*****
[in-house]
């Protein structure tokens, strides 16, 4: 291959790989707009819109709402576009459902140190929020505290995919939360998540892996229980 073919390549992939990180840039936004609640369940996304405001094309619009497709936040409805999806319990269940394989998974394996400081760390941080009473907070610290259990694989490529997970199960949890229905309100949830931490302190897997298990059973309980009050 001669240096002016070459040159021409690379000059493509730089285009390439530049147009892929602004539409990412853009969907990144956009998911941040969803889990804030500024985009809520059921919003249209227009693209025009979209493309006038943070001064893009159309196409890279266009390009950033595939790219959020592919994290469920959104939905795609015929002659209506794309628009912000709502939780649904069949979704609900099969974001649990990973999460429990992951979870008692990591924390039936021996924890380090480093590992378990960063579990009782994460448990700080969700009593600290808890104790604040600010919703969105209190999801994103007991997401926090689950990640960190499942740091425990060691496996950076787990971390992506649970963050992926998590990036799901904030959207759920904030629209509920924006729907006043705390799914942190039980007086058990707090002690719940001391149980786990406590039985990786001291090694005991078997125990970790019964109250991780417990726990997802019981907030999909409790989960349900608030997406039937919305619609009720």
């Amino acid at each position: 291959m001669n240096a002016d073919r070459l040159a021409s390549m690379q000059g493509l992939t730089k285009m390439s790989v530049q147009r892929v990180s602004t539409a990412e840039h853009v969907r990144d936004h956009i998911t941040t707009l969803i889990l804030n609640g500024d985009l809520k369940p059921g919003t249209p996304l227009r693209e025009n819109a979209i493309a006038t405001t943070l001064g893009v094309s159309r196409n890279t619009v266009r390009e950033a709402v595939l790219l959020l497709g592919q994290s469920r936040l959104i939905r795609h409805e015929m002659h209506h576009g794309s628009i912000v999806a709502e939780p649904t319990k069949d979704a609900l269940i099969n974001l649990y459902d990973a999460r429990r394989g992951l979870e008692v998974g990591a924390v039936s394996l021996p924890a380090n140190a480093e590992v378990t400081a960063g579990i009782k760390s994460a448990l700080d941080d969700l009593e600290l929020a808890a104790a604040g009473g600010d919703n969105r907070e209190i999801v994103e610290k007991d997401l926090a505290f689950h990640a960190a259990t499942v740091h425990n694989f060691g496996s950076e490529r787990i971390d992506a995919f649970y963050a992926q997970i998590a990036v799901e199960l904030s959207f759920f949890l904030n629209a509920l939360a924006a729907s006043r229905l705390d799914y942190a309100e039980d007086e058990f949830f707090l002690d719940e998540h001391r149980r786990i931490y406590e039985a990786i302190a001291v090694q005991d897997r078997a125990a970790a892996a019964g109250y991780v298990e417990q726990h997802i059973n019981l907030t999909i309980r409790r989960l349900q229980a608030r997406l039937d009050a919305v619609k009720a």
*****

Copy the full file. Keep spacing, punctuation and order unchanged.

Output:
[in-house]
């Protein structure tokens, strides 16, 4: 291959790989707009819109709402576009459902140190929020505290995919939360998540892996229980 073919390549992939990180840039936004609640369940996304405001094309619009497709936040409805999806319990269940394989998974394996400081760390941080009473907070610290259990694989490529997970199960949890229905309100949830931490302190897997298990059973309980009050 001669240096002016070459040159021409690379000059493509730089285009390439530049147009892929602004539409990412853009969907990144956009998911941040969803889990804030500024985009809520059921919003249209227009693209025009979209493309006038943070001064893009159309196409890279266009390009950033595939790219959020592919994290469920959104939905795609015929002659209506794309628009912000709502939780649904069949979704609900099969974001649990990973999460429990992951979870008692990591924390039936021996924890380090480093590992378990960063579990009782994460448990700080969700009593600290808890104790604040600010919703969105209190999801994103007991997401926090689950990640960190499942740091425990060691496996950076787990971390992506649970963050992926998590990036799901904030959207759920904030629209509920924006729907006043705390799914942190039980007086058990707090002690719940001391149980786990406590039985990786001291090694005991078997125990970790019964109250991780417990726990997802019981907030999909409790989960349900608030997406039937919305619609009720």
């Amino acid at each position: 291959m001669n240096a002016d073919r070459l040159a021409s390549m690379q000059g493509l992939t730089k285009m390439s790989v530049q147009r892929v990180s602004t539409a990412e840039h853009v969907r990144d936004h956009i998911t941040t707009l969803i889990l804030n609640g500024d985009l809520k369940p059921g919003t249209p996304l227009r693209e025009n819109a979209i493309a006038t405001t943070l001064g893009v094309s159309r196409n890279t619009v266009r390009e950033a709402v595939l790219l959020l497709g592919q994290s469920r936040l959104i939905r795609h409805e015929m002659h209506h576009g794309s628009i912000v999806a709502e939780p649904t319990k069949d979704a609900l269940i099969n974001l649990y459902d990973a999460r429990r394989g992951l979870e008692v998974g990591a924390v039936s394996l021996p924890a380090n140190a480093e590992v378990t400081a960063g579990i009782k760390s994460a448990l700080d941080d969700l009593e600290l929020a808890a104790a604040g009473g600010d919703n969105r907070e209190i999801v994103e610290k007991d997401l926090a505290f689950h990640a960190a259990t499942v740091h425990n694989f060691g496996s950076e490529r787990i971390d992506a995919f649970y963050a992926q997970i998590a990036v799901e199960l904030s959207f759920f949890l904030n629209a509920l939360a924006a729907s006043r229905l705390d799914y942190a309100e039980d007086e058990f949830f707090l002690d719940e998540h001391r149980r786990i931490y406590e039985a990786i302190a001291v090694q005991d897997r078997a125990a970790a892996a019964g109250y991780v298990e417990q726990h997802i059973n019981l907030t999909i309980r409790r989960l349900q229980a608030r997406l039937d009050a919305v619609k009720a």